View more on these topics

“Don’t scrap office conversions, improve them,” says industry

Industry figures have hit out at Labour’s announcement today that it would scrap Permitted Development Rules that allow office blocks to be converted into residential flats with minimal controls.

Labour says the policy has created “slums” and seen the loss of more than 10,000 affordable homes and allows properties that are just a few feet wide to be counted in the official statistics as new homes.

Shadow housing secretary John Healey says: “This Conservative housing free-for-all gives developers a free hand to build what they want but ignore what local communities need.”But industry figures have come out against the policy.

Property expert and buying agent Henry Pryor agrees that there have been disastrous examples of these housing developments under PDR, but that does not believe the whole policy should be scrapped.

Instead he says that minimum standards and proper planning is required. He says: “It is true that there has been a free-for-all and the laudable policy has resulted in ghetto-style housing in some places where rooms are the size of shoe boxes.

“But we shouldn’t scrap the policy, we should improve it.”

One of the companies behind office-to-residential conversions claims that axing the policy would only make life harder for those struggling to find affordable homes.

Caridon Property managing director says: “Without permitted development rights, we wouldn’t have been able to create the hundreds of low-cost homes we manage today.

“Many of these flats house people who would otherwise be sleeping rough on the streets, or stuck in a B&B or hostel, where they would have less space, privacy and security, and costing the taxpayer more in nightly accommodation fees.

“Abolishing PDR would hit the poorest and most vulnerable most by reducing their housing options and also removing the one single policy that has done most to boost new housing supply in recent years by allowing new homes to be built faster and more sustainably.”

However, housing charity Shelter has voiced support for Labour’s proposals.

Chief executive Polly Neate says: “We welcome Labour joining the growing consensus across the housing sector – that this deregulated planning is resulting in sub-standard housing, not to mention the potential loss of thousands of desperately-needed affordable and social homes.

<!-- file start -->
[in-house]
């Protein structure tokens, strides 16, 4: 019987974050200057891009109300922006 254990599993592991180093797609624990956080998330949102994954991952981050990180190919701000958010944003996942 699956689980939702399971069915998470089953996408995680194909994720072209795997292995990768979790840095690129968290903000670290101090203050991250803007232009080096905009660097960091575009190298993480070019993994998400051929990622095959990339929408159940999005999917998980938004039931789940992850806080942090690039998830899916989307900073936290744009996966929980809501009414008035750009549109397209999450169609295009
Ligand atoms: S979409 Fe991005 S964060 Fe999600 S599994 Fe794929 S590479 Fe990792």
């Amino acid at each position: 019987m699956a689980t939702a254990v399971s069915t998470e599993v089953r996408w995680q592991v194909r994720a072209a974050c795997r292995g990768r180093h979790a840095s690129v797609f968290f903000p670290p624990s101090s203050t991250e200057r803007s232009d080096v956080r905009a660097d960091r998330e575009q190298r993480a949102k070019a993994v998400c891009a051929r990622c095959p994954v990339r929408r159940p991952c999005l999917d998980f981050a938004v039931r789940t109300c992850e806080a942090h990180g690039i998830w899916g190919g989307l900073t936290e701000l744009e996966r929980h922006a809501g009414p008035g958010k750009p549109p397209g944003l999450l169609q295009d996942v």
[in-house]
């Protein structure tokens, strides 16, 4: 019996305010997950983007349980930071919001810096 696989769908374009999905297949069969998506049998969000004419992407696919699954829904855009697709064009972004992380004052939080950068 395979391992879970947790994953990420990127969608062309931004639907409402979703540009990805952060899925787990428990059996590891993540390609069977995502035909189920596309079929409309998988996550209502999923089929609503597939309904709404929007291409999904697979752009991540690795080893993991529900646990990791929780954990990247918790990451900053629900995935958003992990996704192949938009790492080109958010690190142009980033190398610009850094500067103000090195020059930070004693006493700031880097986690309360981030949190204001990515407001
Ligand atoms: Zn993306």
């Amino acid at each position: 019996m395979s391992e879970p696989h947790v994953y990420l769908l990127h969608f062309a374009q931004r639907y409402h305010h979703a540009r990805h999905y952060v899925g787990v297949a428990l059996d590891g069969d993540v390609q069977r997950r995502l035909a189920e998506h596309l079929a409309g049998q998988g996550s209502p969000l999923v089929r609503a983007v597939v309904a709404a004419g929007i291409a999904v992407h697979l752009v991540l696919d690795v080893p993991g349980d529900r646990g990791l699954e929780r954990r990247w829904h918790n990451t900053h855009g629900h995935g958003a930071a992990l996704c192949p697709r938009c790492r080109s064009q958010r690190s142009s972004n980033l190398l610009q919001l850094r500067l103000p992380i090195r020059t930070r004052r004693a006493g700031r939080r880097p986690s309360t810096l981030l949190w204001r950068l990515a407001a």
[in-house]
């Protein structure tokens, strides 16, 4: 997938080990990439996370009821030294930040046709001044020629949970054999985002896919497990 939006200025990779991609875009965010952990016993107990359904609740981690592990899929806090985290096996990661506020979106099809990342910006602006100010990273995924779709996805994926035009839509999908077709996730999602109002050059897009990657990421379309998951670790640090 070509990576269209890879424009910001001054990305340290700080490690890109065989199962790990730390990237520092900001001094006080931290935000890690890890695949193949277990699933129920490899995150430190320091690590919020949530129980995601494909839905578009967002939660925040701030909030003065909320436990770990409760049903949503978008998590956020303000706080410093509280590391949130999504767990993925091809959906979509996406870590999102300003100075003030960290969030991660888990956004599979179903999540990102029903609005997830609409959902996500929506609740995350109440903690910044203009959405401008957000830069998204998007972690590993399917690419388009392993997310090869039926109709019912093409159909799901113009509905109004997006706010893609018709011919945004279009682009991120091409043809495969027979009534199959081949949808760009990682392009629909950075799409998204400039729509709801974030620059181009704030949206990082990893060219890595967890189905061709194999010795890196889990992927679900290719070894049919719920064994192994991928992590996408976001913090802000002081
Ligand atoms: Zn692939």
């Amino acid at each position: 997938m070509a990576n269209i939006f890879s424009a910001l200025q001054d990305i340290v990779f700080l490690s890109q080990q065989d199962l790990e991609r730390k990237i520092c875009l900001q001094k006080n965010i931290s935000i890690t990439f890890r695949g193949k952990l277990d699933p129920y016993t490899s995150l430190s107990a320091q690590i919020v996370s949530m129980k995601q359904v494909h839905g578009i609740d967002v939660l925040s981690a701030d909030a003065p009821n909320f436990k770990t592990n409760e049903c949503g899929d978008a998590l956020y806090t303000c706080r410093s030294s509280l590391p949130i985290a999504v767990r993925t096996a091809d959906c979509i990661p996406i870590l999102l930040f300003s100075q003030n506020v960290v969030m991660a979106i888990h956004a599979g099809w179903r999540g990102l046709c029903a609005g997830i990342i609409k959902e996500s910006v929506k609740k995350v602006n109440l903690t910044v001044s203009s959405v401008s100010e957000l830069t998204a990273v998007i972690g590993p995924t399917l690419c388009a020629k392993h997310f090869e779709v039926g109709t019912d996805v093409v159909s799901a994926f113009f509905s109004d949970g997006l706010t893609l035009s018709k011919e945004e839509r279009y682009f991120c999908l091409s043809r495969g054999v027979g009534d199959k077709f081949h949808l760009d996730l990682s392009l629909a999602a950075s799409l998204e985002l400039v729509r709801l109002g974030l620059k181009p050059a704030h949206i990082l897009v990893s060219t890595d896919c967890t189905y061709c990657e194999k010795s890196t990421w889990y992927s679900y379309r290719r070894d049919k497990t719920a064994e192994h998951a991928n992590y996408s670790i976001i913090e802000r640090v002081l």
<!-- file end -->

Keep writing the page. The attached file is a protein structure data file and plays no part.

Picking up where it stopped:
“And yet there are plans to roll this deeply controversial measure out even further. We hear from families stuck in tiny flats in converted office blocks with no space for children to play and totally cut off from residential communities, it can’t go on like this.

She adds: “We face a truly dire shortage of affordable homes, but housing built through Permitted Development Rights, without planning permission, is not the answer.”



Labour considers plans to restrict house price inflation

Labour could restrict mortgage lending or set a house price inflation target for the Bank of England in a bid to close the gap between property prices and average incomes. According to a report in The Guardian, shadow housing secretary John Healey is considering whether the Bank of England should be mandated to cap house price […]


Labour proposes “radical” housing reform

Shadow housing secretary John Healy has stated that a Labour government would proceed with a series of “radical” moves in the housing market, including the introduction of a renters’ union and a levy on holiday homes. In a speech given at the Labour party conference today, Healy said that “the next Labour government will be […]

Labour party

Labour unveils plans for affordable housing boom

Labour would shake up affordable housing if elected and build one million cheap social homes in ten years, according to shadow housing secretary John Healey. Labour says the term ‘affordable housing’ has become “bogus” and “discredited”, under the Conservatives, shadow housing minister John Healey tells the Guardian. The coalition government has set guidelines for housing […]


News and expert analysis straight to your inbox

Sign up